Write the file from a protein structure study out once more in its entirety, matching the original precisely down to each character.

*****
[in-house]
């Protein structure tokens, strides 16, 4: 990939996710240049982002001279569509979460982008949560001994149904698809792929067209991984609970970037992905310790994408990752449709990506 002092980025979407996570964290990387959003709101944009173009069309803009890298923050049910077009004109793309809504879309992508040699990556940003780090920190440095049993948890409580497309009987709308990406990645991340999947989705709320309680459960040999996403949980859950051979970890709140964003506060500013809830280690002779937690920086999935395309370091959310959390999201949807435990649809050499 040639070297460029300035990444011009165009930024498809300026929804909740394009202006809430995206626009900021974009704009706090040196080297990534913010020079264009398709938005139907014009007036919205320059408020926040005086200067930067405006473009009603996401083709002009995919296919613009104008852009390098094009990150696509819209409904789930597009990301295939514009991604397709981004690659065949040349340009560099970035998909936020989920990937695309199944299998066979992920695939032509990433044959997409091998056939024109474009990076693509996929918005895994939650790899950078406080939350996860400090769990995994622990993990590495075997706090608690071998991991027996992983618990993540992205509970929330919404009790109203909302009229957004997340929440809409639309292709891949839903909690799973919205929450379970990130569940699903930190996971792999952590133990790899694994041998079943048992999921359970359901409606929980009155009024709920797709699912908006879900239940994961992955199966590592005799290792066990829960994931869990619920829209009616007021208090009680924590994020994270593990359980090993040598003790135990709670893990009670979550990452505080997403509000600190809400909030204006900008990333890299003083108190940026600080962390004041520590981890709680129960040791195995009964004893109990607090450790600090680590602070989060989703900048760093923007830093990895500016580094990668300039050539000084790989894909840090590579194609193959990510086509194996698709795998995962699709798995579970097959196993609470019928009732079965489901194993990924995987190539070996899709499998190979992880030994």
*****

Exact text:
[in-house]
């Protein structure tokens, strides 16, 4: 990939996710240049982002001279569509979460982008949560001994149904698809792929067209991984609970970037992905310790994408990752449709990506 002092980025979407996570964290990387959003709101944009173009069309803009890298923050049910077009004109793309809504879309992508040699990556940003780090920190440095049993948890409580497309009987709308990406990645991340999947989705709320309680459960040999996403949980859950051979970890709140964003506060500013809830280690002779937690920086999935395309370091959310959390999201949807435990649809050499 040639070297460029300035990444011009165009930024498809300026929804909740394009202006809430995206626009900021974009704009706090040196080297990534913010020079264009398709938005139907014009007036919205320059408020926040005086200067930067405006473009009603996401083709002009995919296919613009104008852009390098094009990150696509819209409904789930597009990301295939514009991604397709981004690659065949040349340009560099970035998909936020989920990937695309199944299998066979992920695939032509990433044959997409091998056939024109474009990076693509996929918005895994939650790899950078406080939350996860400090769990995994622990993990590495075997706090608690071998991991027996992983618990993540992205509970929330919404009790109203909302009229957004997340929440809409639309292709891949839903909690799973919205929450379970990130569940699903930190996971792999952590133990790899694994041998079943048992999921359970359901409606929980009155009024709920797709699912908006879900239940994961992955199966590592005799290792066990829960994931869990619920829209009616007021208090009680924590994020994270593990359980090993040598003790135990709670893990009670979550990452505080997403509000600190809400909030204006900008990333890299003083108190940026600080962390004041520590981890709680129960040791195995009964004893109990607090450790600090680590602070989060989703900048760093923007830093990895500016580094990668300039050539000084790989894909840090590579194609193959990510086509194996698709795998995962699709798995579970097959196993609470019928009732079965489901194993990924995987190539070996899709499998190979992880030994």